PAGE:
Wesfarmers CEO Richard Goyder has called for reduced taxes and 24-hour trading to combat international competition from Amazon. Photo: Christopher Pearce
There are many things that I do not understand - for example, why do digital cameras in movies have motor drives to wind on the non-existent films?
Or why is the most suitable house for the Australian climate, the Queenslander not built anymore?
Or why does business always think that laws and taxes should change to better suit them?
The self-interest shoe is on the other foot and international competition is hurting Big Retail, they want the tax laws to change. Photo: Paul Sakuma
There are answers for the first two, but for those of us who believe in private enterprise, the third remains a puzzlement.
In his recent address to the National Press Club, Richard Goyder, the CEO of Wesfarmers (aka Coles), has called for reduced taxes and 24-hour trading to combat the competition from internet retailers, particularly Amazon.
What is it with Australian businesses that they cannot understand that they are in business? It is not as if they don’t pay executives enough. So why is it that when they hit a difficult time they want either protection or corporate welfare?
What retailers are confronted with in Amazon is just plain old-fashioned competition on the very unlevel playing field of business.
As one of the first internet retailers, Amazon took major risks many years ago and they have suffered ups and downs and have nearly collapsed a number of times.
They have persevered and are now successful.
Unlike Amazon, supermarkets in this country have operated in a safe corporate duopoly, and consequently they dominate Australian markets.
I suspect that the major retail chains considered that fronting the fierce forces of genuine international competition was considered far too risky for them and they figured that there was a bigger short-term profit in not doing it.
Having chosen that path and been well rewarded for it, surely it is not the government’s job to now come in and protect them?
Surely it is the companies’ job to reorganize themselves or face losing business?
Let us not forget that these are the very retailers that have been lecturing government on market forces for some time - and they have been very successful at it.
Because of corporate pressure, governments took no action when supermarket owners took control of fuel retailing. Successive governments said it was just market forces at work.
Those market forces caused many family-owned and independent petrol stations to go out of business to be replaced by corporately-owned fuel outlets offering dodgy and illusory discounts.
Curiously, the big two retailers newly-found desire for a level playing field did not make them give speeches calling for tax cuts for those who were being put out of business at that time.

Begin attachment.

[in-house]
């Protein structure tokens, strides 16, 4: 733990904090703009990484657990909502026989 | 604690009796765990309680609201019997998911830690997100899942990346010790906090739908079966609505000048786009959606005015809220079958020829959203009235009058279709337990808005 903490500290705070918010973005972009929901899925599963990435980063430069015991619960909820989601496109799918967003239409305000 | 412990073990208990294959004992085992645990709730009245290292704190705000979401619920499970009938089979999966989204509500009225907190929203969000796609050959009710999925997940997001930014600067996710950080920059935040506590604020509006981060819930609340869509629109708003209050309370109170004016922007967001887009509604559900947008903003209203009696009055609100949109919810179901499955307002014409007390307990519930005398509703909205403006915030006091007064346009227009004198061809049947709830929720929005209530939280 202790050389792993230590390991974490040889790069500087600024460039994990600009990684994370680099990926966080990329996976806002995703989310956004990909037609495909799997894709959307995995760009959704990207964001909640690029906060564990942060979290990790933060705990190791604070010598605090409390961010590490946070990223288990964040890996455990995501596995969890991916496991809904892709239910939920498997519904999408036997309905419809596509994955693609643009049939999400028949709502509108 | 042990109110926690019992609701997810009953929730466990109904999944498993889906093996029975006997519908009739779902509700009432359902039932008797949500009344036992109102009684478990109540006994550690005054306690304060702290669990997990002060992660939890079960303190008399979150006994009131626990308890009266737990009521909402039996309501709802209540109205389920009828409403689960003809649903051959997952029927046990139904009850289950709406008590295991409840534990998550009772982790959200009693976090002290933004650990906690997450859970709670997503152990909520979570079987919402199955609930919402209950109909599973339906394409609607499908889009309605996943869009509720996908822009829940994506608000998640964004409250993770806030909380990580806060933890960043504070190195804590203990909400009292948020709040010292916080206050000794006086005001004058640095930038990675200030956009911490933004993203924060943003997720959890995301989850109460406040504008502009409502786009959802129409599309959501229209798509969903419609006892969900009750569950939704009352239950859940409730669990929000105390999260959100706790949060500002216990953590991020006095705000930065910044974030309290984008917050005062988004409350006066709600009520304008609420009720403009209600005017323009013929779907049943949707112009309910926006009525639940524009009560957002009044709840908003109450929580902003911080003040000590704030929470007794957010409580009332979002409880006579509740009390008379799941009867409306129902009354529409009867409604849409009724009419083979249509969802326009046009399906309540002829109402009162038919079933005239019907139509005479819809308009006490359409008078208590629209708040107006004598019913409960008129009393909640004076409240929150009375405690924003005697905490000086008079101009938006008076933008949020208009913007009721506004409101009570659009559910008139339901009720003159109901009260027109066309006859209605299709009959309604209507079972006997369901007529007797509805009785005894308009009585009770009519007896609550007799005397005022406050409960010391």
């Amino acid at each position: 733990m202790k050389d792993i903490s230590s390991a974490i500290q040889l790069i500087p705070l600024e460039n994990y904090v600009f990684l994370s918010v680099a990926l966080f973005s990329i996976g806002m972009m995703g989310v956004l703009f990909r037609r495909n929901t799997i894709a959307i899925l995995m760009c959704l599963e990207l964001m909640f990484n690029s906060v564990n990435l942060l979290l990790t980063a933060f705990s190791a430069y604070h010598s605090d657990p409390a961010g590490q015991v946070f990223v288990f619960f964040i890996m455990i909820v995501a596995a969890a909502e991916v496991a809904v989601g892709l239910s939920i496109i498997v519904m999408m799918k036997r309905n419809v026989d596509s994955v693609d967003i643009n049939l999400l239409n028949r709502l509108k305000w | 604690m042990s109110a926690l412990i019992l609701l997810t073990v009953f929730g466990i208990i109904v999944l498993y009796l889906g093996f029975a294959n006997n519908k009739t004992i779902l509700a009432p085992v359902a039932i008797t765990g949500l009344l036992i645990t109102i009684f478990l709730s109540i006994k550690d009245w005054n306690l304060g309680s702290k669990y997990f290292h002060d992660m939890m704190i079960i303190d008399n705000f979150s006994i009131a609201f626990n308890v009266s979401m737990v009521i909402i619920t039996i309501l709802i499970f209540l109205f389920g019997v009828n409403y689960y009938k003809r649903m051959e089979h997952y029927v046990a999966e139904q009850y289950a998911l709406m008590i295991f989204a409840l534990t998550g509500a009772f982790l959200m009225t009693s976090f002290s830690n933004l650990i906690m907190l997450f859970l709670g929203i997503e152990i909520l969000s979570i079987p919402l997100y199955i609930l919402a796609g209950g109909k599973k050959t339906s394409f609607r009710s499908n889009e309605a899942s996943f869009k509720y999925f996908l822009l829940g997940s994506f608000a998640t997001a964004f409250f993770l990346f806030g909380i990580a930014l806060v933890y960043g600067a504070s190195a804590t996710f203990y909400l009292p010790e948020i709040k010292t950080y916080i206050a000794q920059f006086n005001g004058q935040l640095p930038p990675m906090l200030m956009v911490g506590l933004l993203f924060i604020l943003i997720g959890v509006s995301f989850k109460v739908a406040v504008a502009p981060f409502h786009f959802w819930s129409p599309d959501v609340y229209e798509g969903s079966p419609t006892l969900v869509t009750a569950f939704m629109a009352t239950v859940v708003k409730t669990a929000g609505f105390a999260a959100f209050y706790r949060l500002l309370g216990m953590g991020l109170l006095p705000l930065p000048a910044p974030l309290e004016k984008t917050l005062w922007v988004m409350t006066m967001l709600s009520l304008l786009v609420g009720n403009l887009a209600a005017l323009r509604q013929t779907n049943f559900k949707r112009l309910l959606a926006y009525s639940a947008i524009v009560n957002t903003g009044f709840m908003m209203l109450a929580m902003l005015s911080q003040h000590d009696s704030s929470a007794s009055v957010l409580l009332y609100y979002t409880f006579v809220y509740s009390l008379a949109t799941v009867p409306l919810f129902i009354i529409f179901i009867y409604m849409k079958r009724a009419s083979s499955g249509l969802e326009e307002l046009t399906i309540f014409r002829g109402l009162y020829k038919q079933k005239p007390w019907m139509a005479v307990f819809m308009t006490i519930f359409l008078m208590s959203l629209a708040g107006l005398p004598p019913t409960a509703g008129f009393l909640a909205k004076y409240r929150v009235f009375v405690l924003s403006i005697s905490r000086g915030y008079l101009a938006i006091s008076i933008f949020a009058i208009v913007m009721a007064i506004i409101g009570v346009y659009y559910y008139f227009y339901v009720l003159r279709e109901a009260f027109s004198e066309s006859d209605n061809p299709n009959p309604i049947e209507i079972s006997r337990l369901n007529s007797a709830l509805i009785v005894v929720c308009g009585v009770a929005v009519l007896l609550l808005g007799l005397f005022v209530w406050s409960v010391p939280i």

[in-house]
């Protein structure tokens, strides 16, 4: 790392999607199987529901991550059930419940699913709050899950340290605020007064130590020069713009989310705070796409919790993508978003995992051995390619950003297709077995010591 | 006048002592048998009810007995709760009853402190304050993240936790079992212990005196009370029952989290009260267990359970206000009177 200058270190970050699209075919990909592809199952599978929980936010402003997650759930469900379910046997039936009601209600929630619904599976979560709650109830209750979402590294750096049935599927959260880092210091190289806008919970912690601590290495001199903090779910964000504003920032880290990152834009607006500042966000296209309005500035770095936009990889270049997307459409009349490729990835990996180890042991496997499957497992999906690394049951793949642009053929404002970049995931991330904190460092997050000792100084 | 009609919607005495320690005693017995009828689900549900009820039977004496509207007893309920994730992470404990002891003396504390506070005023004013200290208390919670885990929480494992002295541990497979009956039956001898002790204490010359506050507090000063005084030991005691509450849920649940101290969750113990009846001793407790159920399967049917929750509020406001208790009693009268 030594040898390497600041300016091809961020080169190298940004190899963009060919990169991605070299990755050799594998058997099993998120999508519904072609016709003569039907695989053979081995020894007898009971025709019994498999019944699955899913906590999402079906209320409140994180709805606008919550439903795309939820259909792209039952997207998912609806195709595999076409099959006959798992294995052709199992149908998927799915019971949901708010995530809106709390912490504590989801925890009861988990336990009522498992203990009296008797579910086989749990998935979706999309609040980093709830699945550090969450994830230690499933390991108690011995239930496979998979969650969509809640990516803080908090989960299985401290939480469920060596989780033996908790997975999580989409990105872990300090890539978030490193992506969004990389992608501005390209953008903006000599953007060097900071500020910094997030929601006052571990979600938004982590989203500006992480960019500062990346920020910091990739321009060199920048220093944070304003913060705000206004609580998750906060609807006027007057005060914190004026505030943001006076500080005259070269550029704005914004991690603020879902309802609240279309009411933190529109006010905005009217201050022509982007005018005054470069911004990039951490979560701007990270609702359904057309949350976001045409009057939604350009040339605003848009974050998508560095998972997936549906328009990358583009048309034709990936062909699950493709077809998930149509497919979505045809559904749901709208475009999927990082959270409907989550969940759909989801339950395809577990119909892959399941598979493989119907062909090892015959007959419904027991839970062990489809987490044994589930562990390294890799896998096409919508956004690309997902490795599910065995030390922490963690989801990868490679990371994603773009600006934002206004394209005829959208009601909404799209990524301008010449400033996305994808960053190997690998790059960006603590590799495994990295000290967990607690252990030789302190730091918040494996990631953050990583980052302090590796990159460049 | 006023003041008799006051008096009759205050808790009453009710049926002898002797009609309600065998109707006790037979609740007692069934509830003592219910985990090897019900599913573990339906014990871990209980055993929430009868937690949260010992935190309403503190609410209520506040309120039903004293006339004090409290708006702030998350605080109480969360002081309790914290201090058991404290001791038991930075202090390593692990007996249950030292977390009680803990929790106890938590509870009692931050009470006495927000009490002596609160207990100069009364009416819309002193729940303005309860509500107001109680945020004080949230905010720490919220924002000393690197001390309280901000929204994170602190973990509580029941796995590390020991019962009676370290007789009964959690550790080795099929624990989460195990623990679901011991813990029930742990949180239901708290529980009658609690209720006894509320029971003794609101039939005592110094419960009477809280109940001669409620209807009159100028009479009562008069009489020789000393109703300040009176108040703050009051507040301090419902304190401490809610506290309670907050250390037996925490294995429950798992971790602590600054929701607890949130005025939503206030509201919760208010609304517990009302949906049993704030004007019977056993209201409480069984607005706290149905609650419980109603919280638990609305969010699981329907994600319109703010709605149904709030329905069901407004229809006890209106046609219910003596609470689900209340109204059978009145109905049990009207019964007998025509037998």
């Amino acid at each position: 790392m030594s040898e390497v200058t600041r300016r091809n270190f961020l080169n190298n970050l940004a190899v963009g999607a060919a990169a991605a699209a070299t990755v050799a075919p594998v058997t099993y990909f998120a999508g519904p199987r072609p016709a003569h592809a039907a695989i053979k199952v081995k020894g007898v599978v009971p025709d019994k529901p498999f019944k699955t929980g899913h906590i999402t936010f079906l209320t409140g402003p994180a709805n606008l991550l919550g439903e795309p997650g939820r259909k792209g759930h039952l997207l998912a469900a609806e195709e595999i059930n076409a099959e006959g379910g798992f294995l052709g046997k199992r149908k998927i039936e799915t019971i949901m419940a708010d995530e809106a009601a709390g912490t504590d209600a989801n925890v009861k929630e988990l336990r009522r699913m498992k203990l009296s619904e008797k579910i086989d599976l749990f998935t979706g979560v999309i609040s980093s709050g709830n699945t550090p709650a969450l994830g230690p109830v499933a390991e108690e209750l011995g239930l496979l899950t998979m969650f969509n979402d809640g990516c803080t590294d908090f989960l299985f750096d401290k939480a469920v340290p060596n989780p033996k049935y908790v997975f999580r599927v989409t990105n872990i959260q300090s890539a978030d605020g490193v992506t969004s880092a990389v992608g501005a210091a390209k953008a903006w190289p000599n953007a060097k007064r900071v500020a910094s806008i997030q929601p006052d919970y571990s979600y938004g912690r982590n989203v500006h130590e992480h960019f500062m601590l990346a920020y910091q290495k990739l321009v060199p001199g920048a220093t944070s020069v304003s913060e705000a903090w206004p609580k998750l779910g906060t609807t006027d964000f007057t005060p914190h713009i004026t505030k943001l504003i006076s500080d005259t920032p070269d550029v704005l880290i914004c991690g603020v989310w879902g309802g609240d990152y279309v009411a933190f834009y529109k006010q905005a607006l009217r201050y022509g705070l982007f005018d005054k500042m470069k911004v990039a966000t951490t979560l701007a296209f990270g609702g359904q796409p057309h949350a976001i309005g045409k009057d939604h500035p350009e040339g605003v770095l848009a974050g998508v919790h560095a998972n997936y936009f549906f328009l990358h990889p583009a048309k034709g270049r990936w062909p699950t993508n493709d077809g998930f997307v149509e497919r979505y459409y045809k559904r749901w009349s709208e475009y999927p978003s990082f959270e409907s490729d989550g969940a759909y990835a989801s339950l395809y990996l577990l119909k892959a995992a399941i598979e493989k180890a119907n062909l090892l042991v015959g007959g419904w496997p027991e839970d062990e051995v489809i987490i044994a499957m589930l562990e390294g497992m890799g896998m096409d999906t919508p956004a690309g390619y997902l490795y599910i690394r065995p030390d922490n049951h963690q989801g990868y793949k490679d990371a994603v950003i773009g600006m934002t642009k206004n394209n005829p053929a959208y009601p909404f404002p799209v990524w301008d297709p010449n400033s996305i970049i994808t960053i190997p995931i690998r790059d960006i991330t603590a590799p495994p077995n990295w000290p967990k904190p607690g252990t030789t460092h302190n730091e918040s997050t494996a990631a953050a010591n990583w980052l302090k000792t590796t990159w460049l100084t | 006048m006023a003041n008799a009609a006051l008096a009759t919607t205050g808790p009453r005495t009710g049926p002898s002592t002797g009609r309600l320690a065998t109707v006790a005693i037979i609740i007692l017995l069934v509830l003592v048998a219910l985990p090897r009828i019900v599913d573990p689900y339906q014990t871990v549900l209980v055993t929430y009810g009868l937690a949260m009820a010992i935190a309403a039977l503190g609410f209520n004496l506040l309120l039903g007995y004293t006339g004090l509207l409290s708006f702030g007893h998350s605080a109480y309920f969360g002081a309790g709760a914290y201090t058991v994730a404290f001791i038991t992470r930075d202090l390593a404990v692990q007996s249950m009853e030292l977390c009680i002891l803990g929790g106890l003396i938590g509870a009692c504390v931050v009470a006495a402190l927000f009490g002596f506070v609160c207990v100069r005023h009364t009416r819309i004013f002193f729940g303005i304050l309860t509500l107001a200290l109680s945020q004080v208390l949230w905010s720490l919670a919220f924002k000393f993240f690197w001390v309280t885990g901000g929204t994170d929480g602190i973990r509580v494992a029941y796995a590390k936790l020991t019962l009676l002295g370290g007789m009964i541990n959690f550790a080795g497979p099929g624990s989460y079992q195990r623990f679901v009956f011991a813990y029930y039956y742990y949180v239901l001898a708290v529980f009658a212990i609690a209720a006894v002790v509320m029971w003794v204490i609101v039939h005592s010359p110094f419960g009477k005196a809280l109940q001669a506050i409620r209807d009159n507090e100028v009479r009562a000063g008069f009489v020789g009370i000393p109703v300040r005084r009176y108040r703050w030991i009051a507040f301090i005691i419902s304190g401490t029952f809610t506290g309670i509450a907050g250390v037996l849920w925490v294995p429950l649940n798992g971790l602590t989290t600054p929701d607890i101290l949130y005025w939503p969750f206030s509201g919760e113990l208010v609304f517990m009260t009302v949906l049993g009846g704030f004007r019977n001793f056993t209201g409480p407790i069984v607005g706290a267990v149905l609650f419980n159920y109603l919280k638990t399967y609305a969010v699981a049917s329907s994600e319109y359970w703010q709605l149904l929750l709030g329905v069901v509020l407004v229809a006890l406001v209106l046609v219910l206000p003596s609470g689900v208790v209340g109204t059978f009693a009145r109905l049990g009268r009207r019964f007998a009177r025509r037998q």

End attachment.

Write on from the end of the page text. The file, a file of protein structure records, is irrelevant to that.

But now that the self-interest shoe is on the other foot and international competition is hurting big retail, they want the tax laws to change.
If only they would learn it, there is a big lesson in this for retailers: Market forces can make business profits go in both directions, up and down.
They do not need protection from the Internet business any more than electrical retailers do. No company has a right to expect ever-increasing profits unless they adapt their business model to cater for change.
The retailing business has changed and Internet shopping offers customers the ability to buy the products that they want from whoever they want to deal with.
No longer are customers’ choices restricted by what is on a retailer’s shelf, there is a world market operating and Australian retailers need to get on board or they will have to get out.
Being able to purchase the exact product that one wants without leaving home and then having it delivered to the door is a fantastic service that many are prepared to pay for.
In what is even worse news for retailers, for many people price is not the determining feature. This is a market that is driven by personal choice.
Of course if the government weakens and provides the tax reduction that big retail is seeking, the revenue shortfall has to come from somewhere.
That shortfall can only be funded from two sources. These are either an extremely unlikely reduction in government spending or, the most obvious, a tax shift onto normal everyday taxpayers.
These taxpayers are also the very consumers who are already having their purchasing choices restricted by big retail.
Which begs the question of why those consumer’s taxes should be increased to advantage or protect the very businesses that cannot or will not provide them with the choices that they want?
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